Wildlife of Los Angeles County Beaches
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Wildlife of Los Angeles County Beaches

If you are planning on visiting the beaches of Los Angeles County next summer, it is important to know about some of the wildlife that you may encounter.

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Wildlife of Los Angeles County Beaches
Image found at OceanHero.com

From Cabrillo Beach near San Pedro to Zuma Beach in Malibu; beach goers can find a wide variety of animals and other marine organisms frolicking amongst them in the surf. Like all wild animals, the ones you encounter at the beach must also be shown respect. Although not all of the marine organisms you may encounter are listed in this article, some of the most common ones are.

The most commonly seen marine mammals in the waters off of Los Angeles are the bottlenose dolphin and California sea lion. Both of these animals are known to play in the surf zone; riding waves, chasing fish, etc. Although it is possible that dolphins and sea lions may enter the surf zone while you or someone else is also in the waves, they will most often times keep themselves at a distance to humans.

With that in mind, accidents do happen and I can say I have personally seen a dolphin ride a wave too close to a surfer. When sea lions do enter the surf zone they are almost always fishing and thus not in the mood to associate. These animals will attack if approached.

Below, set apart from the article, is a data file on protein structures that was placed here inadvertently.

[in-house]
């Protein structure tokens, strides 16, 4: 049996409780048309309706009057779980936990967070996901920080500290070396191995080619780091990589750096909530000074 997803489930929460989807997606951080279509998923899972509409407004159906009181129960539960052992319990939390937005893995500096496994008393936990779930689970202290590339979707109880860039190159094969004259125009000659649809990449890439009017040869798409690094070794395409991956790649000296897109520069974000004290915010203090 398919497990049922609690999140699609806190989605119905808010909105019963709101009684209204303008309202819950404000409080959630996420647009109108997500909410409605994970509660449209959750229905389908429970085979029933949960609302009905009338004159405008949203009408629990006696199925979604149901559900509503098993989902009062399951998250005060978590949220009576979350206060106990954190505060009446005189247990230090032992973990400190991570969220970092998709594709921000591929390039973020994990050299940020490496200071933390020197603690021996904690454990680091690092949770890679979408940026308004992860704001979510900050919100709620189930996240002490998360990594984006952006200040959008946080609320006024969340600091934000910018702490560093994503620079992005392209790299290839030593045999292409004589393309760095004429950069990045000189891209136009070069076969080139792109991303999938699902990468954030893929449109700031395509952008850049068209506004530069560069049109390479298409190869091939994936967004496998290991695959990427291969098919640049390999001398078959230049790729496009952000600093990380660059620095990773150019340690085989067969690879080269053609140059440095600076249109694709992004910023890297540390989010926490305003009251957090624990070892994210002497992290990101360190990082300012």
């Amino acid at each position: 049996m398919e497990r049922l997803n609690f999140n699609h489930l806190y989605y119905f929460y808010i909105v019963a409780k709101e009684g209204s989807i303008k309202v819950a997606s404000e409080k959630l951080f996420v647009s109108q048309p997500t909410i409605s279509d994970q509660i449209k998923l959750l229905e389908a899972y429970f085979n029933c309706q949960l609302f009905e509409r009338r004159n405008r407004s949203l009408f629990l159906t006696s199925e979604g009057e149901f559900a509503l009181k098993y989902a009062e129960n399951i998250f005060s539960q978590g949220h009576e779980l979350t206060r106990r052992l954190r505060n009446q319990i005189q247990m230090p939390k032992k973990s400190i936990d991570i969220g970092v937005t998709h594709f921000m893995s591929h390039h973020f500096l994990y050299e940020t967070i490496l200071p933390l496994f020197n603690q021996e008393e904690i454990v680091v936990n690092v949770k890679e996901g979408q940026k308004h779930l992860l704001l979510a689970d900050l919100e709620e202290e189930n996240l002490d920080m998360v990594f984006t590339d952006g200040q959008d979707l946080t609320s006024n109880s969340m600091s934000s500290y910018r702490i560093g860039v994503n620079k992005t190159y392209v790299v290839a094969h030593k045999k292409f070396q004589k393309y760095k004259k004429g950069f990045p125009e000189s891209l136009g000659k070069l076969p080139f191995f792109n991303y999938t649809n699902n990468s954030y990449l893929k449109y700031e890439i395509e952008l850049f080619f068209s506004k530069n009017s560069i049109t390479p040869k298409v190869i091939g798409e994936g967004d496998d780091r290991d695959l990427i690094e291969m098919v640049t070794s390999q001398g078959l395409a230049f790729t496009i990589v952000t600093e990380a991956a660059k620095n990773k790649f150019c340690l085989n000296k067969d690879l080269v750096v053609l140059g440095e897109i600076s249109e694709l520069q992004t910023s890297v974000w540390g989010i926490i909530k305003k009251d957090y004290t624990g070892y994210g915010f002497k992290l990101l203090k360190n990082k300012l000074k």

Since the Marine Mammal Protection Act of 1972 was passed, it has become illegal to harass any wildlife that may be in the area feeding or stranded. It is advised that if you or someone come into contact with a stranded sea lion, to contact a local wildlife authority and maintain a distance of Fifty yards. Stranded sea lions may be sick and hungry and may be easily panicked.

Another common organism among Los Angeles beaches is the jellyfish. Fortunately, the jellyfish is much easier to get out of the way of than the other animals. This is because it is a very slow swimmer. The jellyfish swims so slowly that it is really just floating in the water, drifting with the current.

As the jellyfish floats along it traps fish and little organisms in its stinging tentacles that dangle beneath it. When a swimmer runs into one of these in the water, it causes a red, itchy sting. Beachgoers can seek the assistance of local lifeguards or if they are in reasonable distance to their homes they can use a solution of 50% vinegar and 50% water and apply it to the affected area. One type of jellyfish that can be found in the Santa Monica Bay is the Moon Jelly, which does not sting at all.

So the big question is: are there any sharks in the Santa Monica Bay?

The answer is yes!

There are many different species of sharks in the area including: the horn shark, cookie cutter shark, swell shark, banjo shark, and some random blues from the open ocean. Fortunately, there is little to be afraid of because these sharks are not the man eaters you are thinking of.

On top of not growing bigger than three feet, the horn shark and swell shark have mouths that are angled downwards for better eating of food on the ocean floor. There have been occasional sightings of larger white sharks in the area by surfers, but no more than one or two a year and never any attacks on people. The shallow waters where people play is not the proper environment for large sharks.

The marine environment has a great variety of organisms that can be both beautiful and harmful. As long as we show these creatures respect, they will show us ours. We are only visitors in their world and we must leave it the way we found it.

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This article has not been reviewed by Odyssey HQ and solely reflects the ideas and opinions of the creator.
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